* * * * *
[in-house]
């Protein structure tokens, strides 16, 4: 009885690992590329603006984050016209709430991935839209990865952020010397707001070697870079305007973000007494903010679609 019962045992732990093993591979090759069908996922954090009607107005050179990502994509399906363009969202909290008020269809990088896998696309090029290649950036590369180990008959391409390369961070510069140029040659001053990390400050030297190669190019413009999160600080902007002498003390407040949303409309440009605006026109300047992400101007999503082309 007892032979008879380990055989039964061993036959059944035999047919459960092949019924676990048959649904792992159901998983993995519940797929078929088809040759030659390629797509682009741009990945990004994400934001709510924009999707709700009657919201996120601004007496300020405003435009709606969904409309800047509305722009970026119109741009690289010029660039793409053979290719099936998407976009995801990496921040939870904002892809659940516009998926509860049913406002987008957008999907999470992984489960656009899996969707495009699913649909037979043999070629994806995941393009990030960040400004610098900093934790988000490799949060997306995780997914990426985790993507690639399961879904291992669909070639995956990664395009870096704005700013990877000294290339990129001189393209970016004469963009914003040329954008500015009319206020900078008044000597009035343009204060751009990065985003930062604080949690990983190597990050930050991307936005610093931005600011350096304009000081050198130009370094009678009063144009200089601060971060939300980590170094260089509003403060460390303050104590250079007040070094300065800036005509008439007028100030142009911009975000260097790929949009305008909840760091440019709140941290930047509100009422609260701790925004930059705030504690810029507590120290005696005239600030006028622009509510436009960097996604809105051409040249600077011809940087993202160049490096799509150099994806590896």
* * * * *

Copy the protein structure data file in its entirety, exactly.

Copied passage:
[in-house]
């Protein structure tokens, strides 16, 4: 009885690992590329603006984050016209709430991935839209990865952020010397707001070697870079305007973000007494903010679609 019962045992732990093993591979090759069908996922954090009607107005050179990502994509399906363009969202909290008020269809990088896998696309090029290649950036590369180990008959391409390369961070510069140029040659001053990390400050030297190669190019413009999160600080902007002498003390407040949303409309440009605006026109300047992400101007999503082309 007892032979008879380990055989039964061993036959059944035999047919459960092949019924676990048959649904792992159901998983993995519940797929078929088809040759030659390629797509682009741009990945990004994400934001709510924009999707709700009657919201996120601004007496300020405003435009709606969904409309800047509305722009970026119109741009690289010029660039793409053979290719099936998407976009995801990496921040939870904002892809659940516009998926509860049913406002987008957008999907999470992984489960656009899996969707495009699913649909037979043999070629994806995941393009990030960040400004610098900093934790988000490799949060997306995780997914990426985790993507690639399961879904291992669909070639995956990664395009870096704005700013990877000294290339990129001189393209970016004469963009914003040329954008500015009319206020900078008044000597009035343009204060751009990065985003930062604080949690990983190597990050930050991307936005610093931005600011350096304009000081050198130009370094009678009063144009200089601060971060939300980590170094260089509003403060460390303050104590250079007040070094300065800036005509008439007028100030142009911009975000260097790929949009305008909840760091440019709140941290930047509100009422609260701790925004930059705030504690810029507590120290005696005239600030006028622009509510436009960097996604809105051409040249600077011809940087993202160049490096799509150099994806590896």